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Photography by Mous Lamrabat

What inspires your unique contemporary designs?
Henna is part of my culture — we have always done it in my family. I am especially close with my grandma and she has always loved it. When I lived in Melbourne, I became really inspired by tattoo culture. I did a lot of travelling around Asia and in those years met a lot of heavily tattooed people for the first time and have always loved how it looks — particularly solid coloured tattoos and that inspires a lot of my designs.

There’s also a big overlap between my designs and what I call ‘the grandma bedouin style’ because in many parts of the world, older matriarchs would wear these simple block prints. I then like to add in something that makes it a little more contemporary. I live on the outskirts of Dubai and the desert is very close. I go there as much as I can, I find it extremely calming — I think those old Dubai feels also inspire my work and I love to shoot my work in the desert. Having lived in many different places, it has been a real culture contrast being exposed to so many different norms and I’ve definitely taken inspiration from each.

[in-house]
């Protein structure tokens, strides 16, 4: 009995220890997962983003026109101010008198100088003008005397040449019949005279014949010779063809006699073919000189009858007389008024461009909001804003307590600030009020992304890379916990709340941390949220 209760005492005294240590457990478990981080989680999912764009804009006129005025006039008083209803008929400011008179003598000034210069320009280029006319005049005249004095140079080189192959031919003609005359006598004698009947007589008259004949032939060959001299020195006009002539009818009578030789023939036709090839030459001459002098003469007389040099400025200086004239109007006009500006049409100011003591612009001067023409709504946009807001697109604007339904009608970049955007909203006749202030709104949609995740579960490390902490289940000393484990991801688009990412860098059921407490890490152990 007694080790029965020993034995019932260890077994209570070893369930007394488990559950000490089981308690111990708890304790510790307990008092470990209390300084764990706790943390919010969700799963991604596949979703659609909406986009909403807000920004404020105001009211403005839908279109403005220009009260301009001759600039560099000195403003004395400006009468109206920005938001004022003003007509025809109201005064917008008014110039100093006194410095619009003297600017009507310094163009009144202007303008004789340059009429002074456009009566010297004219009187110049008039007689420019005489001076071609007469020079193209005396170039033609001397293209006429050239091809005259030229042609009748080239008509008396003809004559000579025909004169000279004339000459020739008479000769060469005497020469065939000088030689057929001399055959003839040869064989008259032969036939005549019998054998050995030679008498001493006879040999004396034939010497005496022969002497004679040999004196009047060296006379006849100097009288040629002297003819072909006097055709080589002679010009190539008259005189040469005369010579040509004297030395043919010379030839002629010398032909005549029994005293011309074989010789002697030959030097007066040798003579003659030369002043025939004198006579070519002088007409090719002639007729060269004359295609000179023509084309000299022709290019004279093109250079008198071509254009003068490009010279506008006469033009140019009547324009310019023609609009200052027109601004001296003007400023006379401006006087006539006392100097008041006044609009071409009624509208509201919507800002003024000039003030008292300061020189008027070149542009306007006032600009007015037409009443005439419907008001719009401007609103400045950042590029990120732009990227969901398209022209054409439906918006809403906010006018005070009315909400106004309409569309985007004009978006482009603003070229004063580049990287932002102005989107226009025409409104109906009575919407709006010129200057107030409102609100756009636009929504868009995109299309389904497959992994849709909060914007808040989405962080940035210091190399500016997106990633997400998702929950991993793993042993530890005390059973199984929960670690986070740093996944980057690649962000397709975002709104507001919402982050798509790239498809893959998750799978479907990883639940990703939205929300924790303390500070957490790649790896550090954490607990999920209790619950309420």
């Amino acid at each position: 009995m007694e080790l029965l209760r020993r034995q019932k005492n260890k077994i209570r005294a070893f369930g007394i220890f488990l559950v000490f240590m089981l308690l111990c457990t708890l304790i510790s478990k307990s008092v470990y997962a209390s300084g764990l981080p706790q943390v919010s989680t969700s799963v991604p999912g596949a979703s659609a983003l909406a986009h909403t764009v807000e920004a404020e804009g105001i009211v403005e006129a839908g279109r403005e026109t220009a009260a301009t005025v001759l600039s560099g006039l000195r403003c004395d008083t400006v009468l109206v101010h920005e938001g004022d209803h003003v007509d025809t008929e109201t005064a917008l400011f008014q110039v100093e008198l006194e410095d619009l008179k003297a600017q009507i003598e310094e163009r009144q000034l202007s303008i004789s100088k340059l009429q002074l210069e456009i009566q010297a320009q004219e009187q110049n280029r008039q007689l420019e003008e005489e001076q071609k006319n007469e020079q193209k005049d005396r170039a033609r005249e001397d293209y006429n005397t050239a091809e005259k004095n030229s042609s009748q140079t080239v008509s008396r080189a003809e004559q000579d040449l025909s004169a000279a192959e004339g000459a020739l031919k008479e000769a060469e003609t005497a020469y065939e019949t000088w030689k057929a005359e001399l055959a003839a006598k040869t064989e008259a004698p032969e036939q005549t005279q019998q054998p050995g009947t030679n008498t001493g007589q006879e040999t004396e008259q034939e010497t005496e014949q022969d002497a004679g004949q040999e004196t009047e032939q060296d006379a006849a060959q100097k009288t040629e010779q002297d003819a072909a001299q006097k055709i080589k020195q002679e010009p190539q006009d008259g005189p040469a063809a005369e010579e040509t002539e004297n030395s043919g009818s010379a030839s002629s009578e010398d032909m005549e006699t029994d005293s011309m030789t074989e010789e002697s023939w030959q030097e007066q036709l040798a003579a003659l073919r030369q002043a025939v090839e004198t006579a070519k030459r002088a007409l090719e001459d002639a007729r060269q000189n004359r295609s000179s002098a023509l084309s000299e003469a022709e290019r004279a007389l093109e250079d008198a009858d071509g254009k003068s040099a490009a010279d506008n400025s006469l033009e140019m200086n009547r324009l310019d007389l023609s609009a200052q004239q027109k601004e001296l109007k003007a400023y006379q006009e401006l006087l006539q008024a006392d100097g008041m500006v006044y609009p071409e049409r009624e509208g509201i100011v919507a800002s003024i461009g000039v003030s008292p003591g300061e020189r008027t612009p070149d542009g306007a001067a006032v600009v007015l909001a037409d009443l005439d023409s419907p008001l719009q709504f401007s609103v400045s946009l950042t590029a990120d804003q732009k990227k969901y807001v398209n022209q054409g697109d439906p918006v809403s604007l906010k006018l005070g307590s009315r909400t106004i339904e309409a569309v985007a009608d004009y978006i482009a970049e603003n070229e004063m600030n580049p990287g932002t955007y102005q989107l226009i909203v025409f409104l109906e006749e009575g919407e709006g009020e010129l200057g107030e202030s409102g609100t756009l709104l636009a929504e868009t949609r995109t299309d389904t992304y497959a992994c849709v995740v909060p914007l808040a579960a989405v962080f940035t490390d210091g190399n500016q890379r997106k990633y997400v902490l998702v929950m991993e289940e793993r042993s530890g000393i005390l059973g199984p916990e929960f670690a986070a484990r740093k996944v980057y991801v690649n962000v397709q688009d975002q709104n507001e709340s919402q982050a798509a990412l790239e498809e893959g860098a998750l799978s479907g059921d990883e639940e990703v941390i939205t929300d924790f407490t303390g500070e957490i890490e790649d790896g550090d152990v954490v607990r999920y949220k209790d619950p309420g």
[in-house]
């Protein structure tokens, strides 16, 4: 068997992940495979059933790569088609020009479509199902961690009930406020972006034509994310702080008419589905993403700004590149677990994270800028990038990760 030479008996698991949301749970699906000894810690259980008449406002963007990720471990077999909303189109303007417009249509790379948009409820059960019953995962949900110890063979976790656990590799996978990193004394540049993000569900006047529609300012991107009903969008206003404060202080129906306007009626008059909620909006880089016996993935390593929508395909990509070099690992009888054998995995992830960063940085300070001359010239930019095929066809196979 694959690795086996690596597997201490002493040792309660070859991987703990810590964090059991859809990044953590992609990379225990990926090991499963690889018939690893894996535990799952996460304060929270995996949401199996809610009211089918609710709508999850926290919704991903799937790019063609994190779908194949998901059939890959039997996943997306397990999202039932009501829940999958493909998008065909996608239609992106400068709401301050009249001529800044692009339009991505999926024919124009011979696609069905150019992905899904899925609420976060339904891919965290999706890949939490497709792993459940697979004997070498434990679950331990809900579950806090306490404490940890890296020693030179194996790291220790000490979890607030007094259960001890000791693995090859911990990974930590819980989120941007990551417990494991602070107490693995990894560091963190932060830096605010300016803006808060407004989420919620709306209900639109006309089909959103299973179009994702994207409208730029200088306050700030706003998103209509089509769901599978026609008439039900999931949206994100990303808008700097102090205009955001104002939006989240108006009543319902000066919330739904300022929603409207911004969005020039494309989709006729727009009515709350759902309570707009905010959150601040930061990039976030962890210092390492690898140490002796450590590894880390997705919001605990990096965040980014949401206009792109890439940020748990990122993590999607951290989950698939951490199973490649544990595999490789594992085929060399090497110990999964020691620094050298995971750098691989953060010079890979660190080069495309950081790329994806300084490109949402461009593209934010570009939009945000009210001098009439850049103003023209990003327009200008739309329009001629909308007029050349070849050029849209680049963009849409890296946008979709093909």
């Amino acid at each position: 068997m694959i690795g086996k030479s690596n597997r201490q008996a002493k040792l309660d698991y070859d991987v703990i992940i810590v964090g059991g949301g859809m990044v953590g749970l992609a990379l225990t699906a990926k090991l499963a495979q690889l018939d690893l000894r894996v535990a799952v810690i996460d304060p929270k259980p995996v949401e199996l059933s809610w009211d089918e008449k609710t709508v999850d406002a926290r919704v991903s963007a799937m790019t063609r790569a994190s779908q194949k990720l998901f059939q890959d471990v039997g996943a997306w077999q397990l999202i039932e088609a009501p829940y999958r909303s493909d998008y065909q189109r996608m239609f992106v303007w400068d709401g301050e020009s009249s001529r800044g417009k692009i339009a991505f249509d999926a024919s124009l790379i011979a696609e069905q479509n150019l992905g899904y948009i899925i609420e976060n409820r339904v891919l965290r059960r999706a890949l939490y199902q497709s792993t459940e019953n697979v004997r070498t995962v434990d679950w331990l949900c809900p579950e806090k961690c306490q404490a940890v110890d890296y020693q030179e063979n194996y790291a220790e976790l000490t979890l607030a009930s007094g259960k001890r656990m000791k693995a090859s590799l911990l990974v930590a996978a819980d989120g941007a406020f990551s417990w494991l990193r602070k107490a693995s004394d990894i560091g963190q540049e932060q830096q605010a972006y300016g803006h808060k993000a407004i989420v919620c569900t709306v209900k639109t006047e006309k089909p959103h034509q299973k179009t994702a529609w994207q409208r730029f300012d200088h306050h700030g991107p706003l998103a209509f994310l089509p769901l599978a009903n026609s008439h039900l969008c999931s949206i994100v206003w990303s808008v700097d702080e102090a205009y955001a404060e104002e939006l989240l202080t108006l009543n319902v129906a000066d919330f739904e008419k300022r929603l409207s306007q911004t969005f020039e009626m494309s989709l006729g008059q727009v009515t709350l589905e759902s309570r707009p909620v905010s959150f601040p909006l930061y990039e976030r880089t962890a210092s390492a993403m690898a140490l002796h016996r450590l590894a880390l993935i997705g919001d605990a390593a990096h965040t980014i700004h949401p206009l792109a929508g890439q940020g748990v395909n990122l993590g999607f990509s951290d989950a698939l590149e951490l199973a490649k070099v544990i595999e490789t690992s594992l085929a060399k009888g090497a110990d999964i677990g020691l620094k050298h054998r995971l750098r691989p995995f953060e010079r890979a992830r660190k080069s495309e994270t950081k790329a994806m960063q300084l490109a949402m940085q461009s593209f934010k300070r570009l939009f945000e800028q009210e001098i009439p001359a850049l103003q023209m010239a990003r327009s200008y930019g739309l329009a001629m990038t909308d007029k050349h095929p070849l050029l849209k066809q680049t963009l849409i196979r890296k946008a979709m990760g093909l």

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Photography by Azra Khamissa

What is it about henna that you connect with?
When I do it for myself, it’s usually quite late at night. I’ll put Netflix on and that’s when I’ll do my designs and experiment. I keep it on for an hour or so while it dries. It’s me time — it’s therapeutic, relaxing and also cooling. I’ll usually have an idea that I want to execute —the last one I did was topographic lines.

When I do workshops and pop-ups, I love the feeling of strong female connection because it’s this space where women feel comfortable exploring their expressive side and I really like that element. There aren’t that many spaces for women to do that but the idea of henna as a women's circle or space has been around forever.

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Photography by Azra Khamissa

How do you find people react to your designs?